How Music Therapy Is Making a Difference for Patients in Palliative Care
Palliative care patients who participate in music therapy collaborate with a therapist to compile musical legacies of their lives and even write original songs for loved ones to remember them by. Photo: nathaphat/Getty Images
If you ask Chrissy Pearson how music can make a difference in a person’s life, she might tell you about the difference it made in someone’s death.
Pearson, a certified music therapist with the Canadian Music Therapy Fund in Toronto, has experience working in a variety of settings, including palliative care. One day, she appeared in the doorway of a palliative care room where the patient took one look at Pearson — with her guitar and her bag of handheld instruments — and shook her head. “I don’t want someone playing music in my room,” she said. “I’m not a musical person.”
But Pearson stayed and chatted a while and came to learn the woman did like music, mostly pop songs from the 1970s.
Over subsequent visits, Pearson sang and played more – “How Deep Is Your Love,” “Jive Talking.” Sure enough, Pearson would catch the woman humming and singing under her breath.
After a few sessions, the patient joined in. “Those physical experiences with music can improve our mood and energy. She wasn’t cured of depression, but her hormones were firing off good stuff and, once she got rolling, she would sit up in bed,” Pearson says, “and suddenly, she’s like, ‘I’ll eat my lunch today.’”
In addition to improving the woman’s quality of life, the sessions enabled her to explore, through music, her fears about dying and the sorrow she didn’t want her family to see. In the music therapy field, it’s a growing practice that’s called legacy work.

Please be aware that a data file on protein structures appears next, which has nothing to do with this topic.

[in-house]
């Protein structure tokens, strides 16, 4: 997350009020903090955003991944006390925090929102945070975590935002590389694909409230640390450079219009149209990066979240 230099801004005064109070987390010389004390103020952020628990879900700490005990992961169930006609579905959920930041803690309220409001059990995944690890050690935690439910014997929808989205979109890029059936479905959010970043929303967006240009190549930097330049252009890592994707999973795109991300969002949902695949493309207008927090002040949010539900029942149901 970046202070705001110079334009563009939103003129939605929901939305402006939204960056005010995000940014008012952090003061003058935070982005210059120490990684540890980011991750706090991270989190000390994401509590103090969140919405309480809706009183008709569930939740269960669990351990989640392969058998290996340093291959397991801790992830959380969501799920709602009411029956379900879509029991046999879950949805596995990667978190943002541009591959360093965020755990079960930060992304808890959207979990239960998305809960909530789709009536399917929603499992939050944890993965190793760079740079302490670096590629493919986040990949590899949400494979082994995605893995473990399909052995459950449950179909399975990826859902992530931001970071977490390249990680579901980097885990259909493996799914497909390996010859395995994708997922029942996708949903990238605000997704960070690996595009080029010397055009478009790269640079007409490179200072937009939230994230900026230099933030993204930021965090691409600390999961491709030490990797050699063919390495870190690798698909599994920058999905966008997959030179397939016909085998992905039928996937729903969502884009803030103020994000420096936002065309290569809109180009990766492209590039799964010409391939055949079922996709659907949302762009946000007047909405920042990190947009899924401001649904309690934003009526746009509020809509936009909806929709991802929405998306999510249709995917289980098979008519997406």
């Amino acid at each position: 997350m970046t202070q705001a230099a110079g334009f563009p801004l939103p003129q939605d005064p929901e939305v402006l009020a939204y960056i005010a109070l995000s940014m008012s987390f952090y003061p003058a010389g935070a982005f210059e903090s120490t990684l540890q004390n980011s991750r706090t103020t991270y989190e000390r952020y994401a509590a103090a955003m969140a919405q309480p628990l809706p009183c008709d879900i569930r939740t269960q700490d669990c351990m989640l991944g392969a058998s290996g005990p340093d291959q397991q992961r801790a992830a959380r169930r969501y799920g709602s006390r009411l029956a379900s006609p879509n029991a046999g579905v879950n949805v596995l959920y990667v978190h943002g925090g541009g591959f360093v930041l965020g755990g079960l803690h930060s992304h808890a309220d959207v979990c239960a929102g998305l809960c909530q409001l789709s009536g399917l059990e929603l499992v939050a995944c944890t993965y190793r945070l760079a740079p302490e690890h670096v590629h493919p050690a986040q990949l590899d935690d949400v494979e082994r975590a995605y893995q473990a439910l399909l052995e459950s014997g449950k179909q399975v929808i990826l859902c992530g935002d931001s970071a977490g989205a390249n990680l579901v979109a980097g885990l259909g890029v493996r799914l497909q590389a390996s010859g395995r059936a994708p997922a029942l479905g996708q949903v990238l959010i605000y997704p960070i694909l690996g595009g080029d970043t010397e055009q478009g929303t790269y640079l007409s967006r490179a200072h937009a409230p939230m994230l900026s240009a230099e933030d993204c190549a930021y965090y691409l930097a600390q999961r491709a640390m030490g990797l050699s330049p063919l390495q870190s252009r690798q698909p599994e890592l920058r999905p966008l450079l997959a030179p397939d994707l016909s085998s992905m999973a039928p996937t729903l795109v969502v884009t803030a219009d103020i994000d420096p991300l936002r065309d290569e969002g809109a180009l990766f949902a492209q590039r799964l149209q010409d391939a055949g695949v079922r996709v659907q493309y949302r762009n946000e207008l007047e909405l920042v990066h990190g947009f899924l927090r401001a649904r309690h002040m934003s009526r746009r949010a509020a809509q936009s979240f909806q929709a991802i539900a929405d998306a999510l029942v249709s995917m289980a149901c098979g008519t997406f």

With the help of therapists, dying patients compile musical legacies of their lives, to mine their feelings or to be played at their own funerals. They select or write songs for loved ones to remember them by.
Pearson, for instance, encouraged the patient to write an original song for her family. The patient penned the lyrics, Pearson wrote the music and, after several rounds of collaborating, they recorded it at the
“It was heart-wrenching. It was hard for me to keep it together,” Pearson says. “This song enabled her to say things to her family she couldn’t otherwise, that she was ready to die, for them not to be afraid. There was a verse for each grandchild, and the final verse was a thank you and a farewell.”
Initially, the patient thought she’d leave the song to her family as a tribute when she was gone. But Pearson asked if she would like to be with them the first time they heard it, and the patient agreed.
“So we invited them all to her room, and we had a little CD release party. They listened and shared some tears. I only stayed a while but I left them all singing the Bee Gees together.”
A version of this article appeared in the March/April 2020 issue with the headline, “Staying Alive,” p. 63.